William Blum: I’m surprised at how often those who are highly critical of ISIS, and supportive of the movement to defeat them, are very reluctant to denounce ISIS as a religious force; this, apparently, would be politically incorrect.
Ron Briley: As a scholar, Woodrow Wilson propagated the Southern myth that Reconstruction was the rape of the South by freedmen, Northern carpetbaggers, and Southern scalawags.
Walter Moss: Is a macho leader really what we need? Or is such a desire too simplistic, a primitive throwback, perhaps appropriate in pre-modern times, but not today?
Joseph Palermo: They’re incapable of seeing that by politically exploiting this most recent atrocity, as they do with every other jihadist attack, to push their authoritarian and militaristic agenda they are exposing themselves as being every bit as nihilistic as the terrorists themselves.
Rick Gardner: The incompetence of the politicos has extended to the most basic functions of government such as establishing a reasonable budget, ensuring that we meet our debt obligations, and even keeping the government open and the Federal workforce employed.
Charles Hayes: Capitalism is an incredibly dynamic system capable of both good and ill, but today’s economic playing field is not in any sense level.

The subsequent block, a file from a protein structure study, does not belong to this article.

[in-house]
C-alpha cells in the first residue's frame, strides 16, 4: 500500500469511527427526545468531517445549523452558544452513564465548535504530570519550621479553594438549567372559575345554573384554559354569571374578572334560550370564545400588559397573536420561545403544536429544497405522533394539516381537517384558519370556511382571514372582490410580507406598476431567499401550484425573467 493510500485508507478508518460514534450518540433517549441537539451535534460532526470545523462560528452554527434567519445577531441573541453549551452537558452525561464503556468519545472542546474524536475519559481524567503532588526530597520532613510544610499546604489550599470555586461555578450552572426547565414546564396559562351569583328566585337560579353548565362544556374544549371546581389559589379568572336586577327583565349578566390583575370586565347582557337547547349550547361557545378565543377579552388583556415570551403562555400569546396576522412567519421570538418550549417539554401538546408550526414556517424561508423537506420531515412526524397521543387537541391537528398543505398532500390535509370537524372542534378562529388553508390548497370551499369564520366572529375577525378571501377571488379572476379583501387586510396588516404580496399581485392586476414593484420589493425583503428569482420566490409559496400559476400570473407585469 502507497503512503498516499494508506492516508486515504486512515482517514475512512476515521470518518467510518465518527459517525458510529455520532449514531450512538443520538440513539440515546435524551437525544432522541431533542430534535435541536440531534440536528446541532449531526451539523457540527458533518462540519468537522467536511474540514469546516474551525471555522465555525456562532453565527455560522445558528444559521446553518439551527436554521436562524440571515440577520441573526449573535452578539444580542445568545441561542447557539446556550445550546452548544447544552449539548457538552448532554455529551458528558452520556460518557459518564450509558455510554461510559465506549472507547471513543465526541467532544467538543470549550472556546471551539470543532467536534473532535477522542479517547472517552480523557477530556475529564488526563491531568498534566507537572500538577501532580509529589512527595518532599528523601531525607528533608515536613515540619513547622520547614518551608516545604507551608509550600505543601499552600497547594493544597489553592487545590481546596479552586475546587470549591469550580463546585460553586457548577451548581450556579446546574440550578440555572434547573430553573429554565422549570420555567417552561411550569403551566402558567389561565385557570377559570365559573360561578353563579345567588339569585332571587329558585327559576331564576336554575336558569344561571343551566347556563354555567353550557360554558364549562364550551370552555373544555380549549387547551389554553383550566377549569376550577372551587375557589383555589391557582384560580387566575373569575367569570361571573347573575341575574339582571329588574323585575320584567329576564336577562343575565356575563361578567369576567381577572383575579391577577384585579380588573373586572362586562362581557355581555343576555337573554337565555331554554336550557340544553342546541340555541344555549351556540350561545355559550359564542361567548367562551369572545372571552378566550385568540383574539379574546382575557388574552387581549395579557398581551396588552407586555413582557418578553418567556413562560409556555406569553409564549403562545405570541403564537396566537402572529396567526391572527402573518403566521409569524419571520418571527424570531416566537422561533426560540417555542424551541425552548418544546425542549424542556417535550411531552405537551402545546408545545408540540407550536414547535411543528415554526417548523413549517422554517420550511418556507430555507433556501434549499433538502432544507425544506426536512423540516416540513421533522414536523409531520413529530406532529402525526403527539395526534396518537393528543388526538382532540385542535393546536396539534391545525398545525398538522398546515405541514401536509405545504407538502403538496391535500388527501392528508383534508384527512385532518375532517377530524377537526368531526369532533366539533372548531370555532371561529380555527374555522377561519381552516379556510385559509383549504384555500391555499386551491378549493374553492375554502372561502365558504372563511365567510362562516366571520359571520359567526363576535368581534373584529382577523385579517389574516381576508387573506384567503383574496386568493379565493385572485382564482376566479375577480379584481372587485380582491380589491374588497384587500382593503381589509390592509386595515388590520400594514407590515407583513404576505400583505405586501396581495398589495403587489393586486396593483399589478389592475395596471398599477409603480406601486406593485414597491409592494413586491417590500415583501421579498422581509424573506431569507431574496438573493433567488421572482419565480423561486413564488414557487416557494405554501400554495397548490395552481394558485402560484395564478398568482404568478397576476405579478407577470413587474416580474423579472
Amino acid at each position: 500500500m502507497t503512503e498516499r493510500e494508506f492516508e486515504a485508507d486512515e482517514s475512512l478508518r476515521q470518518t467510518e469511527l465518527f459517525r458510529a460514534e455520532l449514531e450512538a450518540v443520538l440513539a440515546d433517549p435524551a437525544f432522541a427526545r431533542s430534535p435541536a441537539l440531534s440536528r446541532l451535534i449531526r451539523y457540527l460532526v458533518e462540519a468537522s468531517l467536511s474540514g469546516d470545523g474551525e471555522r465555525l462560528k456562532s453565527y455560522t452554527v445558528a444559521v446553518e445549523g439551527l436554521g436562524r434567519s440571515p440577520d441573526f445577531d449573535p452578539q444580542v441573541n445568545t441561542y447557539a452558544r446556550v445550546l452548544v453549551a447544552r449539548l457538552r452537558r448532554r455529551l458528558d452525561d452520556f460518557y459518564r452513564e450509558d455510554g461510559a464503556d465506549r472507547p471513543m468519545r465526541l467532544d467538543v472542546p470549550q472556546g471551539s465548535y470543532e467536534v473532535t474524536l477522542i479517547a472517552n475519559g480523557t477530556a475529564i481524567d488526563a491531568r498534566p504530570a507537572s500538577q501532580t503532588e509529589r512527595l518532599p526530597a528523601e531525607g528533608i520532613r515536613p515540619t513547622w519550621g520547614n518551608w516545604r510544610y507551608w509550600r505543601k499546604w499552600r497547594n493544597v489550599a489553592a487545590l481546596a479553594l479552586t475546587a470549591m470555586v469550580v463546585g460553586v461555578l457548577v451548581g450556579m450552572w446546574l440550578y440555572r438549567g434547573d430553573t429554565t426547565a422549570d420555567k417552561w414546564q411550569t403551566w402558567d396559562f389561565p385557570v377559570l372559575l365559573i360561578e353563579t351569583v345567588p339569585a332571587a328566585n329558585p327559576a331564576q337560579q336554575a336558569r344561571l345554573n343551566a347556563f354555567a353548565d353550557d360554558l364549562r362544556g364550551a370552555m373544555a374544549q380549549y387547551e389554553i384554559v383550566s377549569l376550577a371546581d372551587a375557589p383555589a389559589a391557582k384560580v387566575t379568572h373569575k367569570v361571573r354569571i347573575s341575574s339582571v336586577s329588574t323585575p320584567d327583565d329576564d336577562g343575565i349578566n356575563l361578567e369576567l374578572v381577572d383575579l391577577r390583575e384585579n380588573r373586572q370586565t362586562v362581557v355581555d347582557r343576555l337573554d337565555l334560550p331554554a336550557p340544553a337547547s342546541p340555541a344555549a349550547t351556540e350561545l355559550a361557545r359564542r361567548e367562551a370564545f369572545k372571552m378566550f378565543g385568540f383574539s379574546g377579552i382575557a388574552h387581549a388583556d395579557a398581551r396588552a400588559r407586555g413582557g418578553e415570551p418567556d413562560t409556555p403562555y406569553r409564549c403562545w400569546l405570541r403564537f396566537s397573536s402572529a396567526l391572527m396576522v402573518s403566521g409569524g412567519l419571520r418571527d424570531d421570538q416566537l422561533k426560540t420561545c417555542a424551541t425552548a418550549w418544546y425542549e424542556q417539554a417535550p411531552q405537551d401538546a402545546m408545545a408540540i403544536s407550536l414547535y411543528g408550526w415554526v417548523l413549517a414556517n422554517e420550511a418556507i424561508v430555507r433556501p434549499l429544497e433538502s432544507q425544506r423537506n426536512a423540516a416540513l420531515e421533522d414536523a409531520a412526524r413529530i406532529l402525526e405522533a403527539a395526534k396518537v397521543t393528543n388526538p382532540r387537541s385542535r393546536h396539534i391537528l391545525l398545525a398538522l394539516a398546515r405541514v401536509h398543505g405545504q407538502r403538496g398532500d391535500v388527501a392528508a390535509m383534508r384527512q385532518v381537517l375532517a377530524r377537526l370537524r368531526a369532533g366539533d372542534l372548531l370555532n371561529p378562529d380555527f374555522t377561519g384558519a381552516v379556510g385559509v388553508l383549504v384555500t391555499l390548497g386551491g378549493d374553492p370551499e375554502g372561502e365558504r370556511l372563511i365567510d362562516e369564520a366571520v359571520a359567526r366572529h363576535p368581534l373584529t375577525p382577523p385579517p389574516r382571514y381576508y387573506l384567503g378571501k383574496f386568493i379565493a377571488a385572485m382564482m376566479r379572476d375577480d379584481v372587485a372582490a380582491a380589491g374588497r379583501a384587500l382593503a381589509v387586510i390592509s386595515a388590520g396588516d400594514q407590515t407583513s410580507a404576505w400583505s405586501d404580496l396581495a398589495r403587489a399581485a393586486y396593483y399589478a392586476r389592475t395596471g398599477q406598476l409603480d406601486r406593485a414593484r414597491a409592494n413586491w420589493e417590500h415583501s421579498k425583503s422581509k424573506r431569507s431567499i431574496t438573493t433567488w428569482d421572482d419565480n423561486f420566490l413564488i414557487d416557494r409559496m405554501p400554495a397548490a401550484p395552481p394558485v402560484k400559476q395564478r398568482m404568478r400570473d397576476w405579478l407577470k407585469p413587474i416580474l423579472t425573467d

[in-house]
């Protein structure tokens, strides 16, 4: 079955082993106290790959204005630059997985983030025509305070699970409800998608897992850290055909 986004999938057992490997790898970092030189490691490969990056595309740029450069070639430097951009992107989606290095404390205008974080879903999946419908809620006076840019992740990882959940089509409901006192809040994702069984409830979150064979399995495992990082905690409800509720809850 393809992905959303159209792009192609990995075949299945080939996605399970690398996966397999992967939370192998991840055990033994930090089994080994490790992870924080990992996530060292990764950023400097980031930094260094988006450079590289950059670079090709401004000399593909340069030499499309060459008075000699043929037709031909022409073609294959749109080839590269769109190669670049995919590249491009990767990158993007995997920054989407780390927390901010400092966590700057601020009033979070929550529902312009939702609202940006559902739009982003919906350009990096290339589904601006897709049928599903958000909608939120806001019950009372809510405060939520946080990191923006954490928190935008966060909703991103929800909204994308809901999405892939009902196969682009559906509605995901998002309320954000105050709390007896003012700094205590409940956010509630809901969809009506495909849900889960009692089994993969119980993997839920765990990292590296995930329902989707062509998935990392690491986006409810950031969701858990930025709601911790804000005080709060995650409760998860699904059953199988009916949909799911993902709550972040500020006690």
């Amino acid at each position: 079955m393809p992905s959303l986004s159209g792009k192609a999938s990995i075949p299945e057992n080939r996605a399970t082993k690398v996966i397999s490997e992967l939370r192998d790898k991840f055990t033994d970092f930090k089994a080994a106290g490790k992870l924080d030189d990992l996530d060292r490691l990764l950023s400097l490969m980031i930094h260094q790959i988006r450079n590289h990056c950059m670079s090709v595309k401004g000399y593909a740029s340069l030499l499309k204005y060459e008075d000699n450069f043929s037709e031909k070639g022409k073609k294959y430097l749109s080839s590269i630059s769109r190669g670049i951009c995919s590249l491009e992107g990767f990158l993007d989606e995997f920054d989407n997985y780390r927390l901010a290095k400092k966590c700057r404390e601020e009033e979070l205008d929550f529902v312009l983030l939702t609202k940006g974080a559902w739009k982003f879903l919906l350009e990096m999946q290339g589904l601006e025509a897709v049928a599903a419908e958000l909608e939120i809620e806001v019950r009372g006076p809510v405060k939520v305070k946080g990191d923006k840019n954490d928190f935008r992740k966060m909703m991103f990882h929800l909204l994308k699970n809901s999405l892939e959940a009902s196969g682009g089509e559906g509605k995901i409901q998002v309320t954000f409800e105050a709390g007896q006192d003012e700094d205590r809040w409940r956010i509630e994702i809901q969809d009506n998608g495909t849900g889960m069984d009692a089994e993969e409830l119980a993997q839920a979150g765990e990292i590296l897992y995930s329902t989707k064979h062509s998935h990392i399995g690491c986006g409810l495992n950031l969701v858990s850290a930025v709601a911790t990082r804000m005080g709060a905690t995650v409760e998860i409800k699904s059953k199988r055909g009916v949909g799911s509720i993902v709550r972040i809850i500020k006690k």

Ken Wolf: To significantly reduce systemic injustice in our world (say, by even 50%), we need a billion people, each infused with a passion for compassion and with a social and political intelligence.
Ken Wolf: Our admirable refusal to eat shit has led us to force others to do so (something cummings was not saying)—especially if they were/are different, something we like to call “un-American”.
Peter Dreier: Since Wellstone died in a plane crash 13 years ago, other activists and politicians—from the Occupy Wall Street, Raise the Wage, anti-Keystone pipeline, fossil fuel divestment, Moral Monday and Black Lives Matter movements to Senators Elizabeth Warren and Bernie Sanders—have carried on in the Wellstone tradition.
Steve Hochstadt: Now the so-called House Freedom Caucus, representing the people who made his job so impossible that Speaker John Boehner announced that he was quitting Congress, who were uncertain that Kevin McCarthy of California was conservative enough, are demanding a Speaker for themselves.
new executive arrived in my town a few years ago. He came from the private sector to take the reins of a public institution. With experience in getting results, he said the best way forward was to identify priorities and then establish goals with timelines. And he did just that. A game plan was set. […]
reaking news: Kevin McCarthy, the House Majority Leader who recently announced his candidacy for Speaker to replace John Boehner, just announced that he has withdrawn his candidacy after apparently being unable to muster the 218 votes needed to be elected Speaker, with 30 or so “Freedom Caucus” members of his party refusing to support him. […]
Richard Garner: The rise of the American Corporatocracy can be illustrated through a tale of two men: Eric Holder and Eliot Spitzer, both Democrats. The first played the corporate game and was rewarded handsomely. The other tried to fight the beast and was summarily executed.